Comparing fairness perceptions of personnel selection techniques of American, French and South African job applicants.

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dc.contributor.author Visser, D.
dc.contributor.author De Jong, A.
dc.date.accessioned 2009-08-05T10:06:52Z
dc.date.available 2009-08-05T10:06:52Z
dc.date.issued 2001
dc.identifier.citation 27(2), 62-68. en
dc.identifier.uri http://hdl.handle.net/10210/2940
dc.description.abstract The purpose of the study was to determine whether job applicants' perceptions of commonly used selection procedures vary across nationalities, because a negative impression of prospective employers that use selection techniques that are viewed as unfair, may result. In this study the fairness perceptions of 179 South African employees were compared with results obtained with 142 American and 117 French participants with regard to ten selection techniques using the framework of organisational justice theory. en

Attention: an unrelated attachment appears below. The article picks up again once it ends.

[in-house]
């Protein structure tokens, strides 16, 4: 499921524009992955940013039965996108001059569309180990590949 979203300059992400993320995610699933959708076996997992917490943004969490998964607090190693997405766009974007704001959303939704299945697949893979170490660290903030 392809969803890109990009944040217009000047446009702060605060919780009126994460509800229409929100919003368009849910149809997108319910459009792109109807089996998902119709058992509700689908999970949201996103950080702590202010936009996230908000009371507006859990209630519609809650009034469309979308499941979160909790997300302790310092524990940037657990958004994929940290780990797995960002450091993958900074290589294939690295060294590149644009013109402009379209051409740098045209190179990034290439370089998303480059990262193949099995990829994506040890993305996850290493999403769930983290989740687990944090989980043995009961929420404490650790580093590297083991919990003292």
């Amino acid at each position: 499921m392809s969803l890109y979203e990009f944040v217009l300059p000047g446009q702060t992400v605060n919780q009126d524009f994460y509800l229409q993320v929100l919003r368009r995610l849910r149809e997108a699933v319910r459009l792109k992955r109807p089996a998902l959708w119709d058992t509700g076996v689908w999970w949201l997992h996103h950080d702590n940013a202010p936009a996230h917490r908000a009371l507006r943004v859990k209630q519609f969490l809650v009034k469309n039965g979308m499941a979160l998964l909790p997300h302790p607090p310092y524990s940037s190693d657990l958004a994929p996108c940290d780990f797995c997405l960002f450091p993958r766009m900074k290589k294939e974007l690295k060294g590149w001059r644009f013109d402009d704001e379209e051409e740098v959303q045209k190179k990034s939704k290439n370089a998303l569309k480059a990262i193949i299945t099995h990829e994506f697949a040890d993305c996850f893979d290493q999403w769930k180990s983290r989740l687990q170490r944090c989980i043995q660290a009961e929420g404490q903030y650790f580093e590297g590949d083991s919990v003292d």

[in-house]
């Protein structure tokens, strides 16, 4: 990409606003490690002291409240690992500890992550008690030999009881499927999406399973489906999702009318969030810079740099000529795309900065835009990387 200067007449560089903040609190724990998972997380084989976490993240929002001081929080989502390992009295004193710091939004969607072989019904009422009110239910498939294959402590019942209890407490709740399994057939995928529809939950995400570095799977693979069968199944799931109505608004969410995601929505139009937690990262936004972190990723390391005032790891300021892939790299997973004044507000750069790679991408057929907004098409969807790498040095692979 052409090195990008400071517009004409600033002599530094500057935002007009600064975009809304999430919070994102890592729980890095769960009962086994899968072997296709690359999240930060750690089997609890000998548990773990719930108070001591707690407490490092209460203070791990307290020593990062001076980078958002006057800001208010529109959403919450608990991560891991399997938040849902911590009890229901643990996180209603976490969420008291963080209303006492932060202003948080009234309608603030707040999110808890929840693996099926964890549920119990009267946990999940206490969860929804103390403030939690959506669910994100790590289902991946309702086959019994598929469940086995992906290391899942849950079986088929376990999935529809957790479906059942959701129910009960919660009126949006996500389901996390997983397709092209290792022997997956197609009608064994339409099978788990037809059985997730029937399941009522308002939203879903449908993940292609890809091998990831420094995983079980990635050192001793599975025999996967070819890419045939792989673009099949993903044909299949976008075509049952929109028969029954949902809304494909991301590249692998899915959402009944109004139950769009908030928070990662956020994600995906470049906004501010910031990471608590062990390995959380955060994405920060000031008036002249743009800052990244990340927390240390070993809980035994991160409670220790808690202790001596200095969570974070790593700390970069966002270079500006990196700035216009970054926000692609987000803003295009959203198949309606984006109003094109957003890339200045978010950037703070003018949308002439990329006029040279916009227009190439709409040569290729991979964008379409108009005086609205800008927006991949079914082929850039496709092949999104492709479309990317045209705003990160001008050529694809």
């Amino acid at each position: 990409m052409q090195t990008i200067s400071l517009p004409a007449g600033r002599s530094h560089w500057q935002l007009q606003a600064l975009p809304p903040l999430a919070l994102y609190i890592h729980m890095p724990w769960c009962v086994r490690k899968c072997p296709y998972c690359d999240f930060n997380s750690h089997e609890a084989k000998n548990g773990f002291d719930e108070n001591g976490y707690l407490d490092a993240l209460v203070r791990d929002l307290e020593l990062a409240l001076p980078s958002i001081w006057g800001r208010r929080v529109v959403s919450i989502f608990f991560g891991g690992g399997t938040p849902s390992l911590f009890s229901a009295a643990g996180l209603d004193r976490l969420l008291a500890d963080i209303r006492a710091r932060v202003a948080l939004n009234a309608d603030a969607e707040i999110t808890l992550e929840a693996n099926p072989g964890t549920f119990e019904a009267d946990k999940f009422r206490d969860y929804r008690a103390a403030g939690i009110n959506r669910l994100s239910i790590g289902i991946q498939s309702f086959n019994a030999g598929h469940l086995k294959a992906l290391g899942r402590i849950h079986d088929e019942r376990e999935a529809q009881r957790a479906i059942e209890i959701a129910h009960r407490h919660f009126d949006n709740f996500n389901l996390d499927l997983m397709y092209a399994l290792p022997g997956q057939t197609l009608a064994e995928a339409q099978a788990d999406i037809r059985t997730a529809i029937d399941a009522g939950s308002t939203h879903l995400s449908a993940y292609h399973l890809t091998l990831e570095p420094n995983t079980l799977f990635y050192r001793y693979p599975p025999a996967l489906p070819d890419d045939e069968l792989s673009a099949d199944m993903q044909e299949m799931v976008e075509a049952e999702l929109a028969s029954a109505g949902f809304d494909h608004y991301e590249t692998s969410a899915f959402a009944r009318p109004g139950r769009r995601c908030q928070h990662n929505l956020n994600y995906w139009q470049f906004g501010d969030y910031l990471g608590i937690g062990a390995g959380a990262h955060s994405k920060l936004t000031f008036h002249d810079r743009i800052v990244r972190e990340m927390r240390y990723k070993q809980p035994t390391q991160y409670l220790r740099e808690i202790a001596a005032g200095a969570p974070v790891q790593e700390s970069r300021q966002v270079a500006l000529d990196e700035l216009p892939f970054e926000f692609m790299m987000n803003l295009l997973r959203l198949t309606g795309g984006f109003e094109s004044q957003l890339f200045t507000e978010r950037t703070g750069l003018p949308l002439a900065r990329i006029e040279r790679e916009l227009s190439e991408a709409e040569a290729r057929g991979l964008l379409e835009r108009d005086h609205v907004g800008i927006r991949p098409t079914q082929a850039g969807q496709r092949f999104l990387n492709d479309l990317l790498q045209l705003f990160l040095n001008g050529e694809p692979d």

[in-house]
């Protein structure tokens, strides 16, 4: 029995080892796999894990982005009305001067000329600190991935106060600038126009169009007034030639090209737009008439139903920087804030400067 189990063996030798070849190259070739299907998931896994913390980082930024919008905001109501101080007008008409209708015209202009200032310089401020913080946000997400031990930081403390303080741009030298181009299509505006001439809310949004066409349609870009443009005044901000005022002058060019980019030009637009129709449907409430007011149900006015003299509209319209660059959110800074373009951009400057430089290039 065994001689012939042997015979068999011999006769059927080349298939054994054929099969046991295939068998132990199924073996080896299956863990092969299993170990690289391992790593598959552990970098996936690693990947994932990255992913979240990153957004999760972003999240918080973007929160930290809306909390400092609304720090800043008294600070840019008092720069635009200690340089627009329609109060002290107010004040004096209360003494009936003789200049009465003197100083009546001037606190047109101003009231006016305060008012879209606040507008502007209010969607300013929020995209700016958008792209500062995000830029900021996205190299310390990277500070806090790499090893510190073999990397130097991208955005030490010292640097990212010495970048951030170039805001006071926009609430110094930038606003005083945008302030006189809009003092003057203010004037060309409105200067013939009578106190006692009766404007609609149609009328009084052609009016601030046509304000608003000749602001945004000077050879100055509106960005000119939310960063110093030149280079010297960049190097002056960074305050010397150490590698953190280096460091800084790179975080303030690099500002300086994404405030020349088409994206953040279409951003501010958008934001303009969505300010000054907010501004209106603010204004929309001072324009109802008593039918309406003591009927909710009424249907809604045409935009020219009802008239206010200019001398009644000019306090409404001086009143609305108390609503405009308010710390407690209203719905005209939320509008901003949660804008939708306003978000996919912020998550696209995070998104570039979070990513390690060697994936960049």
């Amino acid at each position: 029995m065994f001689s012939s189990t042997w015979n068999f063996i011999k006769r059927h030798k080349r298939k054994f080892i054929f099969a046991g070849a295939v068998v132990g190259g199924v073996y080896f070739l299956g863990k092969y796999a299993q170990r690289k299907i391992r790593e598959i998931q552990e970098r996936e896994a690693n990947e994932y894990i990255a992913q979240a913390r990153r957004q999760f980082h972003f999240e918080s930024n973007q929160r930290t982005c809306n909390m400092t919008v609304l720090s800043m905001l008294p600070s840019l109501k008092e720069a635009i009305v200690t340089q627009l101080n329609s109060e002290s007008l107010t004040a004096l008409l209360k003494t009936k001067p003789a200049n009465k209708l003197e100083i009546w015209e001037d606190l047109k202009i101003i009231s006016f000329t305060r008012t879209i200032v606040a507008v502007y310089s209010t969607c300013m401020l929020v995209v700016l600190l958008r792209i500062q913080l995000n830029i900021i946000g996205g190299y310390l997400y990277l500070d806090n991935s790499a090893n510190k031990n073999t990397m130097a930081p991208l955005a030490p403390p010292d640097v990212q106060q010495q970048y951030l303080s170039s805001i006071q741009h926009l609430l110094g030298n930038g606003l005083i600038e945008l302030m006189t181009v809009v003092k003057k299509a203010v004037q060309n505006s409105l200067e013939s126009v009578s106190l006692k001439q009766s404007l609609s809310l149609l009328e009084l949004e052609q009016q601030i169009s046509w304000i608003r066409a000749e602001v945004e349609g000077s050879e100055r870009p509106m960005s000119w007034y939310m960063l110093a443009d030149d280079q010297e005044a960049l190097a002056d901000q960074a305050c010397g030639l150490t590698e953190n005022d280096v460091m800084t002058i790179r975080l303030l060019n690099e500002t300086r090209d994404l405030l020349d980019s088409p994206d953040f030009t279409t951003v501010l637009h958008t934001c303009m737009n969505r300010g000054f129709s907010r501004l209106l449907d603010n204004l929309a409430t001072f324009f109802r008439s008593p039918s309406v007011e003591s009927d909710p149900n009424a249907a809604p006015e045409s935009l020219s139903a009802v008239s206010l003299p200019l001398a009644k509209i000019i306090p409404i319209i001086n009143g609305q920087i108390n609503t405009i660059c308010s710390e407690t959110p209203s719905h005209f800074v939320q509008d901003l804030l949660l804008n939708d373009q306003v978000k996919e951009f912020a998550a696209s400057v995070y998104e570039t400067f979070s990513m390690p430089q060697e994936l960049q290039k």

dc.language.iso en en
dc.publisher Journal of Industrial Psychology en
dc.rights Complies with the rights as specified by the publisher: http://www.sajip.co.za/ & Copyright University of Johannesburg en
dc.subject Job applicants en
dc.subject Fairness perceptions en
dc.subject Organisational justice theory en
dc.title Comparing fairness perceptions of personnel selection techniques of American, French and South African job applicants. en
dc.type Article en

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